Lessons learned from cracking 2 million LinkedIn passwords
by Francois Pesce - Principal Engineer at Qualys - Monday, 11 June 2012.
The author of John the Ripper, Solar Designer, did a great presentation on the past, present and future of password security. Although the security industry has put a lot of work into making good hash functions (and there's still more work to do), I believe that poorly chosen passwords are a concern. Maybe we should demand that our browsers (using secured storage as in Firefox Manager) or 3rd-party single-sign-on providers create easier solutions to help us resist the temptation of using simple passwords and re-using the same passwords with simple variations.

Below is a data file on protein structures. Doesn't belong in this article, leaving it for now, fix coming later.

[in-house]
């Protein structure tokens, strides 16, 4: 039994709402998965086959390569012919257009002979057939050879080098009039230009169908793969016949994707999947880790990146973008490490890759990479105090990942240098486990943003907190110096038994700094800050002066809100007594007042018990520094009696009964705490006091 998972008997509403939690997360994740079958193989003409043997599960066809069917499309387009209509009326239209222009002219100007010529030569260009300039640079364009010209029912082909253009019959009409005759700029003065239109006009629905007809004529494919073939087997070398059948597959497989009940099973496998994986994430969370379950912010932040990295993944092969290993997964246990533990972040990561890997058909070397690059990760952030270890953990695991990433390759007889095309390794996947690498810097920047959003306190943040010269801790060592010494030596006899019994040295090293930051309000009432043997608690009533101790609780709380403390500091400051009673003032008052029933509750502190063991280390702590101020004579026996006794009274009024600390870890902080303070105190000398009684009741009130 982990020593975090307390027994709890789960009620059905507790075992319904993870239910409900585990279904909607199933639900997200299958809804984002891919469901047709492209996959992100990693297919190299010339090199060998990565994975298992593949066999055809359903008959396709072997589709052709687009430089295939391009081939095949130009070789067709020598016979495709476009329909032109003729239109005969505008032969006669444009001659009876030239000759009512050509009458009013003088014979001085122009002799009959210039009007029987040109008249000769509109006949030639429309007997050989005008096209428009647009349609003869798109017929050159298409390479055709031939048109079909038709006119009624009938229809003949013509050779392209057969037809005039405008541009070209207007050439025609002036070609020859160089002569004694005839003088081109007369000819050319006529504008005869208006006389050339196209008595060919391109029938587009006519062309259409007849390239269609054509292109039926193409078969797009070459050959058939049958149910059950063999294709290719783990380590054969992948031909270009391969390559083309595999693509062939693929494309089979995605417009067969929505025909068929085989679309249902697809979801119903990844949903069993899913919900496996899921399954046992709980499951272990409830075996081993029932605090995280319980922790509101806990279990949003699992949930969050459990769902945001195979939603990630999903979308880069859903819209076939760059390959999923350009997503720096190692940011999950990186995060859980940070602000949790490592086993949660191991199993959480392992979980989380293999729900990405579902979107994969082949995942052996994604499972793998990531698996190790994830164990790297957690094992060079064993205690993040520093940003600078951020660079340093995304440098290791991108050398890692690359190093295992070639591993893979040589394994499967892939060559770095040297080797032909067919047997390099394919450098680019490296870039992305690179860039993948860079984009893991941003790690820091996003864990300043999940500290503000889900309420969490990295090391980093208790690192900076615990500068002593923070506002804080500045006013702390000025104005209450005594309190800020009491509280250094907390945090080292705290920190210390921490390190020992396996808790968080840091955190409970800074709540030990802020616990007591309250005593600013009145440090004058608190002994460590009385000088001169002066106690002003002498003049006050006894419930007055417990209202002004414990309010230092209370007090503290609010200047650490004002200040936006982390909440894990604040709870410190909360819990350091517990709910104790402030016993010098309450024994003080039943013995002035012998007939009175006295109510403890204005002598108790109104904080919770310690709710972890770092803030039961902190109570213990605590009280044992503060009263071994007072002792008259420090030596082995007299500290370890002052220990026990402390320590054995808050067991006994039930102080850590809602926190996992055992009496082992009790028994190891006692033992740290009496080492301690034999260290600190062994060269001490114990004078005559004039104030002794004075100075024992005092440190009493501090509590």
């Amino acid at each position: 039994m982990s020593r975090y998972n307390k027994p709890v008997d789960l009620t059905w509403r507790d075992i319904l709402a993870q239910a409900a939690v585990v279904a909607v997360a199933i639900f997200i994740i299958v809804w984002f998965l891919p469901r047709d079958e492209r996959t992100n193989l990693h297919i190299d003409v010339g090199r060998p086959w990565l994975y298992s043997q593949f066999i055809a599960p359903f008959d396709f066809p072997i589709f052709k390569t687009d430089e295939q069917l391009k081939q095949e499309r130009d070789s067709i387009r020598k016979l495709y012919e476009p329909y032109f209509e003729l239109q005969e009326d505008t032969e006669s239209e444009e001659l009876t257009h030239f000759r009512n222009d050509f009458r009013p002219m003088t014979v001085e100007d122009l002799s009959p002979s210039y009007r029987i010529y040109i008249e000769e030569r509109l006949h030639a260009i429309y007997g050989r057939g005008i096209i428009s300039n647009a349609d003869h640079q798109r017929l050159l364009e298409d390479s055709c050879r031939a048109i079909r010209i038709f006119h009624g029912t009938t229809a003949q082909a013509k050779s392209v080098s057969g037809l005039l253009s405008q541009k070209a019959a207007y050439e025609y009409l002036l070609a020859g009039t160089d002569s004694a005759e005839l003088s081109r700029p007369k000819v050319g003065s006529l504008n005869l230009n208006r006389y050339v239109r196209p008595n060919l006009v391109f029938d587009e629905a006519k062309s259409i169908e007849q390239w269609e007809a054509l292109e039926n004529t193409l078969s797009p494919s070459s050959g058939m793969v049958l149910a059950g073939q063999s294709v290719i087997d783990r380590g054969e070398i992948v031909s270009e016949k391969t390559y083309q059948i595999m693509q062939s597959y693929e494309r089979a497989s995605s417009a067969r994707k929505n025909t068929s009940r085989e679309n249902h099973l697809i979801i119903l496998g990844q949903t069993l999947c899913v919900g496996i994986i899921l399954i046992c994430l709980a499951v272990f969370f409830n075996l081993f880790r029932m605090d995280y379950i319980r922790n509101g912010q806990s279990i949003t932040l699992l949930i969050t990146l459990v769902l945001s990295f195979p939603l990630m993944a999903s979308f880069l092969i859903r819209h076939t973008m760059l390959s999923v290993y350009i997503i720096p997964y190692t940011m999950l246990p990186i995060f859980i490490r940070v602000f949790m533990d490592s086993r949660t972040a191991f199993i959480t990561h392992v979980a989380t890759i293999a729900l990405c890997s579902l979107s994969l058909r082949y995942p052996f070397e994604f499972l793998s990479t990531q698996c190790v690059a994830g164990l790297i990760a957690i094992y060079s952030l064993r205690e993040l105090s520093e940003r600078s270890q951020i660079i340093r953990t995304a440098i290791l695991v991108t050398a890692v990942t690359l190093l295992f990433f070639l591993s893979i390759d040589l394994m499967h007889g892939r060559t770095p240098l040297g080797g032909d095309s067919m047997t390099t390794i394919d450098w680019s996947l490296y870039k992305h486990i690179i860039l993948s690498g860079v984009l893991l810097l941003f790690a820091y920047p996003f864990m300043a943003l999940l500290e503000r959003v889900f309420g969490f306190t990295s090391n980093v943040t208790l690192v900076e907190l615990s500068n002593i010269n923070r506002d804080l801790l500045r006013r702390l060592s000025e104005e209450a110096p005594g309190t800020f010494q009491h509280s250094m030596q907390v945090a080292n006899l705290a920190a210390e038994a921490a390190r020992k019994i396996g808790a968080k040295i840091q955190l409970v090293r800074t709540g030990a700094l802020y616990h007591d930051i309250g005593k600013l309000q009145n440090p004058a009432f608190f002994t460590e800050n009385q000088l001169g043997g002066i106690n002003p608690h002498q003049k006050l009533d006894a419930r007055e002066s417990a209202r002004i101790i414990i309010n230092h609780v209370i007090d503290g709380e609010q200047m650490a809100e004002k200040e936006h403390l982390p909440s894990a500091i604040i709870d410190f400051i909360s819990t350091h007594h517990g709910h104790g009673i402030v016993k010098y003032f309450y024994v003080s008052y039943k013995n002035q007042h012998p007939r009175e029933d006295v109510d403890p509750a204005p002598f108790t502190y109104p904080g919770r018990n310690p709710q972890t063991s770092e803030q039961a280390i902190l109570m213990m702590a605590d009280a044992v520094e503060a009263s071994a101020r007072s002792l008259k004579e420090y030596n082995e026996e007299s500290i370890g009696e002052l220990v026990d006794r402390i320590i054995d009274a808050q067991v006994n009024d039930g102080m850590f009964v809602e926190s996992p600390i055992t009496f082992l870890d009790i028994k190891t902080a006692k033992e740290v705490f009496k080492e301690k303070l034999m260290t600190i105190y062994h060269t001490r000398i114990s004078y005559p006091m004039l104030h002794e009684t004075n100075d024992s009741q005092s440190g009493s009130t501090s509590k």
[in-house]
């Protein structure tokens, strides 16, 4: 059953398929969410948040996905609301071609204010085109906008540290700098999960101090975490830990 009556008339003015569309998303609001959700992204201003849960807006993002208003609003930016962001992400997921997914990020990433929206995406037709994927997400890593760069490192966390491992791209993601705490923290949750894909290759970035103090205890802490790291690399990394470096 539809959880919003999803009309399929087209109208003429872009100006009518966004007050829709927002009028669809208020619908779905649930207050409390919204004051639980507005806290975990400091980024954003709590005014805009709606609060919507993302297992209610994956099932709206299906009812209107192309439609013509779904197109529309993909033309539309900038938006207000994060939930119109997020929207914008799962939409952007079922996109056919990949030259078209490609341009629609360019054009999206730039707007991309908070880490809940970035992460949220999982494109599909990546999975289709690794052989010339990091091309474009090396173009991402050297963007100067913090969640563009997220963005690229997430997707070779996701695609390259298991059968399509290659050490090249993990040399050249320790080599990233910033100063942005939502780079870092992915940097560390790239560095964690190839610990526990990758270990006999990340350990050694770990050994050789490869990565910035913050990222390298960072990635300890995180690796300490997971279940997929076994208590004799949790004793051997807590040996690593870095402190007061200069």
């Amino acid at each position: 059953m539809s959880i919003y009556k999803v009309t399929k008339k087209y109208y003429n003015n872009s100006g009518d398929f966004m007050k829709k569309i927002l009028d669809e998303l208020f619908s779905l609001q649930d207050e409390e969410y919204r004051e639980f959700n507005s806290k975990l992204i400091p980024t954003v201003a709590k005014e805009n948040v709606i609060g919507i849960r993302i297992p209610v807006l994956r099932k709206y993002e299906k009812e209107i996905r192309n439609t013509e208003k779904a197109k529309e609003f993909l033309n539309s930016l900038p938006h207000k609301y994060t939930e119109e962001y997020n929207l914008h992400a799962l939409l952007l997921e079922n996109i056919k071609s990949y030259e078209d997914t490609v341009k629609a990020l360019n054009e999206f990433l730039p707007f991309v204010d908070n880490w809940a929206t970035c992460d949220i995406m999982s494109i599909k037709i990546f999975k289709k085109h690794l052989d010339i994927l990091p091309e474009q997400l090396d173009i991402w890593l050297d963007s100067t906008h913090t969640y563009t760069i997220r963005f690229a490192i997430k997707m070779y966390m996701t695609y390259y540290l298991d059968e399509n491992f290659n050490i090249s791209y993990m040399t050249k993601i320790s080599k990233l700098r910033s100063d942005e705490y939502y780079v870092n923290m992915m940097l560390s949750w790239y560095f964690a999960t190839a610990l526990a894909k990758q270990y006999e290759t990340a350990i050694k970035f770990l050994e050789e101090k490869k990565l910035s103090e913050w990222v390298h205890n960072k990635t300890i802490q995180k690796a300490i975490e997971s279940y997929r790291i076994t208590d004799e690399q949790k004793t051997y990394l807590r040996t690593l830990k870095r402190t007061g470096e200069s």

Note: The hashes in the 120MB file sometimes had their five first characters rewritten with 0. If we look at the 6th to 40th characters, we can even find duplicates of these substrings in the file meaning the first five characters have been used for some unknown purpose: is it LinkedIn that stores user information here? is it the initial attacker that tagged a set of account to compromise? This is unknown.

Spotlight

Successful strategies to avoid frequent password changes

Posted on 19 August 2014.  |  After a widespread, nonspecific data breach, the conventional wisdom is that people should change all their passwords. But, there’s a better way.


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